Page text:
Coco Montoya
" I Want It All Back "
Ruf Records

Blueswax 8
Rating 8

New Label, New Groove, (04/01/10)

A most definite change of direction has taken place on Coco Montoya's latest release on Ruf records. Obviously, a lot of this comes from Coco getting a lot more artistic freedom, plus the presence of co-producers Jeff Paris (who also engineered,) as well as Mr. Keb' Mo' who additionally plays rhythm guitar on each and every track. This first class recording is also enhanced with a top notch rhythm section consisting of the aforementioned Jeff Paris who worked with Keb' Mo' and Rod Stewart on various keys, bass palyer Reggie McBride (Stevie Wonder, Funkadelic, Rare Earth, Jimmy Smith, Ry Cooder, Tommy Bolin, Van Morrison, Keb' Mo', Chris Spedding, Eric Burdon, Arthur Adams, Lyle Lovett, Rod Stewart, and more), and session drummer extraordinaire Steve Ferrone who owns four pages of credits at, and far too many to list here. This extremely talented unit works its magic on each and every tune. While "I Want It All Back" won't earn Coco his long overdue award to garner a BMA for best guitarist, there's an awful lot to like here. This time there's more focus on Montoya's vocals plus the tight band's outstanding musicianship, well thought out song selections, and top-shelf production values, a rare quality for a twenty-first century Blues-based recording.

Things start on funky/Latin mode with "Hey Senorita" covered by the '50s doo-wop group The Penguins. It is immediately apparent that this is not going to be like any prior Coco disc. But it works sumptuously. The rhythm section sparkles, Coco's guitar is not at full throttle, but he tastefully plays off Paris' keys, and Montoya's vocal and background vocals shine. The title track written by photographer, guitarist, producer, and songwriter David Steen has a soulful sheen, centers on the vocalist, and a sweet and sparse guitar solo by Montoya.

Dozier, Gorman, and Holland's "Forever" (made somewhat popular by the Marvelettes) is a tender ballad that's given a mildly Bluesy feel with a Larry Carlton "Sleepwalk" feel from Coco's tempered guitar that's just gorgeous. Then there's two Gary Nicholson songs, "Cry Lonely" and "As Close As I Have Come." Gary is best known for his work with Delbert McClinton, and whom Montoya has previously covered. Both are both laidback and understated ballads that provide a glimpse into Coco's affection for this great songwriter's talents. Jeff Paris contributes his somewhat poppish yet powerful "The Life of My Broken Heart." Smokey Robinson's "The One Who Really Loves You" is also covered, where the highlight is a somewhat lengthy and breathtaking (once again Larry Carlton'esque) gentle guitar solo by Montoya.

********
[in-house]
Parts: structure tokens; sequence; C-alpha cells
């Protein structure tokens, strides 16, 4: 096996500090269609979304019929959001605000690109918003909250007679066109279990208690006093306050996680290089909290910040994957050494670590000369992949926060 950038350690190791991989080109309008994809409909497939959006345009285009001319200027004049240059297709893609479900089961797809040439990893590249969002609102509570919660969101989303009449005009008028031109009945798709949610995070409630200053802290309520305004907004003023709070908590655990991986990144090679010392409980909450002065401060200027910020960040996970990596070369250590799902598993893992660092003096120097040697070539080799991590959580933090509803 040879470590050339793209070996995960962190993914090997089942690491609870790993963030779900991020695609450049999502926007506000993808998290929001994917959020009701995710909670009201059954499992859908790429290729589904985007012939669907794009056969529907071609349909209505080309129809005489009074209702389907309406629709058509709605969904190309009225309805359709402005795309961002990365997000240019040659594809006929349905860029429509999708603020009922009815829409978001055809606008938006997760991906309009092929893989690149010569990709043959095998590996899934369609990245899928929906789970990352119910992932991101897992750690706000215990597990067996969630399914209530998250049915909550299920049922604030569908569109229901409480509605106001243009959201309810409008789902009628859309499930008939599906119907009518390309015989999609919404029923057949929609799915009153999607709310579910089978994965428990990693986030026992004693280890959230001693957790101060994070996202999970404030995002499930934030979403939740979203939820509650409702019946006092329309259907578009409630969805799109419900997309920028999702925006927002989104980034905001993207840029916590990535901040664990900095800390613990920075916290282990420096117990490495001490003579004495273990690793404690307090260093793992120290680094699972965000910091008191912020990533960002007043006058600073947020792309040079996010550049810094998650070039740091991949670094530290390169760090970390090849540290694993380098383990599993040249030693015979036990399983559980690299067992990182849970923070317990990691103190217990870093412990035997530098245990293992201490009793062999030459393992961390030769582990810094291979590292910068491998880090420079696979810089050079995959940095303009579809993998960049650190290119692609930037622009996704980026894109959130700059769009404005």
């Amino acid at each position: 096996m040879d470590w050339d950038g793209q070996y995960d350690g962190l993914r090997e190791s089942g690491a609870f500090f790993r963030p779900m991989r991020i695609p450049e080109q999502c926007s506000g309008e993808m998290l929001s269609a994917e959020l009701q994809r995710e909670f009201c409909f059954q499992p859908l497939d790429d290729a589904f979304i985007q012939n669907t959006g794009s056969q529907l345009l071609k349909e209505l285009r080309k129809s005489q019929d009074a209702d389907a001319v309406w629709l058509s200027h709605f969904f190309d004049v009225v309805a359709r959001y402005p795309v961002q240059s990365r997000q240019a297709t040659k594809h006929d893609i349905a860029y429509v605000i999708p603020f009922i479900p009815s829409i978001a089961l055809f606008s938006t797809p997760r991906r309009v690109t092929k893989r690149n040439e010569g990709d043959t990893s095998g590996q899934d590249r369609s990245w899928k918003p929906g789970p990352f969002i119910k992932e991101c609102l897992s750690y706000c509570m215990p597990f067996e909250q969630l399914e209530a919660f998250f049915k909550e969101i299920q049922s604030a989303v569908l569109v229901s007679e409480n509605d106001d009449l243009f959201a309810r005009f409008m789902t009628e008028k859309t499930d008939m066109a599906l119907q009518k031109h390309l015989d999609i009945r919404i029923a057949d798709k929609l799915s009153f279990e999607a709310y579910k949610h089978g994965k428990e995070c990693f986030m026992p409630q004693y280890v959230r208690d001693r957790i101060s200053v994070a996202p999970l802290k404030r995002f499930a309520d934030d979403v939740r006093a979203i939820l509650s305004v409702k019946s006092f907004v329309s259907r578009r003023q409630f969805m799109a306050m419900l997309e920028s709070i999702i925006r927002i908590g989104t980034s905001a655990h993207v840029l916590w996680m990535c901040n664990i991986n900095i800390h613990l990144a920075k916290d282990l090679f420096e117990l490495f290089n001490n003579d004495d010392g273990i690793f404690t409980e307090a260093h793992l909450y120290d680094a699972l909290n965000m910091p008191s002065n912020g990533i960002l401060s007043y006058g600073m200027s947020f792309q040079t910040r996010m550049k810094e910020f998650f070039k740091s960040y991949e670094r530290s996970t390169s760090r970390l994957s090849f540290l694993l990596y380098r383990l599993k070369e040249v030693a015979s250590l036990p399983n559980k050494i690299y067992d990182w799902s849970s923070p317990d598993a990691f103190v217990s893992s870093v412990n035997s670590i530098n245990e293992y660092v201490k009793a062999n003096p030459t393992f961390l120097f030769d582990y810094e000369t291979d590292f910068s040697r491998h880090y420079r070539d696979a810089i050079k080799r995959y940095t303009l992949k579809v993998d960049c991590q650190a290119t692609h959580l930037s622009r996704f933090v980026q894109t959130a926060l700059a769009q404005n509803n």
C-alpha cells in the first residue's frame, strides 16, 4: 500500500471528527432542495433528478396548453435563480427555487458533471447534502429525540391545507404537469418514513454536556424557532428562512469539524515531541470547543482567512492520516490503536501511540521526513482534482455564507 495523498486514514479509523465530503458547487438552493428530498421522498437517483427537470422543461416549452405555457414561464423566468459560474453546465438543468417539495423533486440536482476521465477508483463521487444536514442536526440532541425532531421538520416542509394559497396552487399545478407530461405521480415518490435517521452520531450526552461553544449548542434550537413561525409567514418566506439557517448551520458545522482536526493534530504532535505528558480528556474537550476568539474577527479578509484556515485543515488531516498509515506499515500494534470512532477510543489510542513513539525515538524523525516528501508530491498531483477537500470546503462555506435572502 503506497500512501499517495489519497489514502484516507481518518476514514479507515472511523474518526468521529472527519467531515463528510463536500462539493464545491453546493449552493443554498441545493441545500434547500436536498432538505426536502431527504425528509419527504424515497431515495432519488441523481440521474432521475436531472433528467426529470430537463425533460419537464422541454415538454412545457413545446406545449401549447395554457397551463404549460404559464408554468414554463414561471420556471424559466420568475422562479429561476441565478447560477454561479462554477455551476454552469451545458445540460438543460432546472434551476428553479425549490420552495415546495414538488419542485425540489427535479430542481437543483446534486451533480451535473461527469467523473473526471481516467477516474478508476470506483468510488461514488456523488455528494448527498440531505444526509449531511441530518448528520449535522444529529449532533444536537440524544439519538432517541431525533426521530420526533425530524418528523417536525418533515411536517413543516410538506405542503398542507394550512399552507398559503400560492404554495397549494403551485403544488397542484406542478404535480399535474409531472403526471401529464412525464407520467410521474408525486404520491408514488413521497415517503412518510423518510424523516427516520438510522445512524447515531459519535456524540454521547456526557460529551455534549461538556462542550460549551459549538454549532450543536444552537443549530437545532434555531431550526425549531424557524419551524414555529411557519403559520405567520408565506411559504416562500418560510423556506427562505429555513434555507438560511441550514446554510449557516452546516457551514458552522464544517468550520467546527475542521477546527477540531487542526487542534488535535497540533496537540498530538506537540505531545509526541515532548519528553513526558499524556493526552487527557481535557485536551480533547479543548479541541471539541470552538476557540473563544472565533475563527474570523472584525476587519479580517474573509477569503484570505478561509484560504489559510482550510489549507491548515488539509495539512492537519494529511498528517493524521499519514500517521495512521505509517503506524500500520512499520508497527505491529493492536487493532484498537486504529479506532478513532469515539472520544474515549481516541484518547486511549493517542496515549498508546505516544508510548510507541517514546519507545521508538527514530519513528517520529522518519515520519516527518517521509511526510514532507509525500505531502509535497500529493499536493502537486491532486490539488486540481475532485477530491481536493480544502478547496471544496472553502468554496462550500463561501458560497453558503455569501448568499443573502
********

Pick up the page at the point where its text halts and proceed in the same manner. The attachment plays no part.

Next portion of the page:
You knew there'd have to be some barrelhouse Blues eventually as "Fannie Mae" rips and adds Honey and Rod Piazza. Montoya's only compositional contribution co-written with Little Feat's Paul Barrere is "Don't Go Makin' Plans." It's downright funky, especially with Jeff Paris' nice Kurzweil PC2 horns which are remarkably authentic.

Reggie Burns and Steve Ferrone really nail the pocket here with a nice if brief solo by Montoya. Jeff Paris' second song "She's Gonna Need Somebody" segues perfectly, another soul-funk tune that percolates well and offers some wah-wah guitar. Jackson Browne and Danny Kortchmar's smash hit "Somebody's Baby" closes the disc in a somewhat sappy way. You're not going to believe this, but it could fit on smooth jazz radio formats, hmmm.... Those expecting a fired-up guitar romp might be disappointed, but try to take note of the subtle beauty this CD offers. Though I'm not certain how Coco's latest will work for his tried and true Blues DJ's, (I am sure Bruce Iglauer would not have approved this recording for Alligator,) but kudos to everyone involved for making I Want It All Back a smart move that provides a distinct departure from Montoya's previous Blind Pig and Alligator output. Hopefully Ruf Records will target AOR radio, as I suspect that everyone might be in for a very pleasant surprise because this is one very satisfying and tasteful disc. Which begs the question, what's next for Coco Montoya? Stay tuned. I'm sure it will be interesting.

Bob Putignano a senior contributing editor at BluesWax. He is also the heart of Sounds of Blues at Bob maybe contacted at:

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